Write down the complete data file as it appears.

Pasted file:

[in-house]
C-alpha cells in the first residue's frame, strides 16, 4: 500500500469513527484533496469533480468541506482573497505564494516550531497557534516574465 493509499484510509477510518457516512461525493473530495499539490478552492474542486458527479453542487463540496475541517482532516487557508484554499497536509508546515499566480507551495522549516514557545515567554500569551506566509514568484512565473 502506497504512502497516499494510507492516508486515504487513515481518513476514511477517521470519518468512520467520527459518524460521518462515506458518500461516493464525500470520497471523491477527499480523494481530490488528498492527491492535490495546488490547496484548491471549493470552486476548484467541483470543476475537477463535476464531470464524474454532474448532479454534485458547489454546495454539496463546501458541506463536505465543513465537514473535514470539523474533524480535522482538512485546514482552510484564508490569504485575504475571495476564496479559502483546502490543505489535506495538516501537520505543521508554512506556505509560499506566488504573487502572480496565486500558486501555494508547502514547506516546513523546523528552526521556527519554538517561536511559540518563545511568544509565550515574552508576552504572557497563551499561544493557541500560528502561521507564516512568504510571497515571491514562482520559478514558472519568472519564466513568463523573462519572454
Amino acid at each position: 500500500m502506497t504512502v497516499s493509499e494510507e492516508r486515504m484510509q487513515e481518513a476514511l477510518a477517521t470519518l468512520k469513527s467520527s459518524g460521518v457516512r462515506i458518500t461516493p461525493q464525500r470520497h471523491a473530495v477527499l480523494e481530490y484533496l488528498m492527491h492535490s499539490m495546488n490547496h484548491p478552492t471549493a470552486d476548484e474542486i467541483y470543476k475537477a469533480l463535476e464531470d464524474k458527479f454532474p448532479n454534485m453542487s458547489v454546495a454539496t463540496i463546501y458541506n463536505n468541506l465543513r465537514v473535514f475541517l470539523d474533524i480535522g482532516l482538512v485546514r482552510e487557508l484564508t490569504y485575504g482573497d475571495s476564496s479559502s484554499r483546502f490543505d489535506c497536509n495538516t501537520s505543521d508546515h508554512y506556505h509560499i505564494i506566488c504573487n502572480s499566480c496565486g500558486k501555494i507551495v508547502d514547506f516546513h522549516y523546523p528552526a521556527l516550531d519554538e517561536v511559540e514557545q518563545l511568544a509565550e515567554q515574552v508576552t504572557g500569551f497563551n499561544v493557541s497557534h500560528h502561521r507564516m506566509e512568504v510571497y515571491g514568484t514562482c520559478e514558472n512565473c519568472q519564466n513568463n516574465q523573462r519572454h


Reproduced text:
[in-house]
C-alpha cells in the first residue's frame, strides 16, 4: 500500500469513527484533496469533480468541506482573497505564494516550531497557534516574465 493509499484510509477510518457516512461525493473530495499539490478552492474542486458527479453542487463540496475541517482532516487557508484554499497536509508546515499566480507551495522549516514557545515567554500569551506566509514568484512565473 502506497504512502497516499494510507492516508486515504487513515481518513476514511477517521470519518468512520467520527459518524460521518462515506458518500461516493464525500470520497471523491477527499480523494481530490488528498492527491492535490495546488490547496484548491471549493470552486476548484467541483470543476475537477463535476464531470464524474454532474448532479454534485458547489454546495454539496463546501458541506463536505465543513465537514473535514470539523474533524480535522482538512485546514482552510484564508490569504485575504475571495476564496479559502483546502490543505489535506495538516501537520505543521508554512506556505509560499506566488504573487502572480496565486500558486501555494508547502514547506516546513523546523528552526521556527519554538517561536511559540518563545511568544509565550515574552508576552504572557497563551499561544493557541500560528502561521507564516512568504510571497515571491514562482520559478514558472519568472519564466513568463523573462519572454
Amino acid at each position: 500500500m502506497t504512502v497516499s493509499e494510507e492516508r486515504m484510509q487513515e481518513a476514511l477510518a477517521t470519518l468512520k469513527s467520527s459518524g460521518v457516512r462515506i458518500t461516493p461525493q464525500r470520497h471523491a473530495v477527499l480523494e481530490y484533496l488528498m492527491h492535490s499539490m495546488n490547496h484548491p478552492t471549493a470552486d476548484e474542486i467541483y470543476k475537477a469533480l463535476e464531470d464524474k458527479f454532474p448532479n454534485m453542487s458547489v454546495a454539496t463540496i463546501y458541506n463536505n468541506l465543513r465537514v473535514f475541517l470539523d474533524i480535522g482532516l482538512v485546514r482552510e487557508l484564508t490569504y485575504g482573497d475571495s476564496s479559502s484554499r483546502f490543505d489535506c497536509n495538516t501537520s505543521d508546515h508554512y506556505h509560499i505564494i506566488c504573487n502572480s499566480c496565486g500558486k501555494i507551495v508547502d514547506f516546513h522549516y523546523p528552526a521556527l516550531d519554538e517561536v511559540e514557545q518563545l511568544a509565550e515567554q515574552v508576552t504572557g500569551f497563551n499561544v493557541s497557534h500560528h502561521r507564516m506566509e512568504v510571497y515571491g514568484t514562482c520559478e514558472n512565473c519568472q519564466n513568463n516574465q523573462r519572454h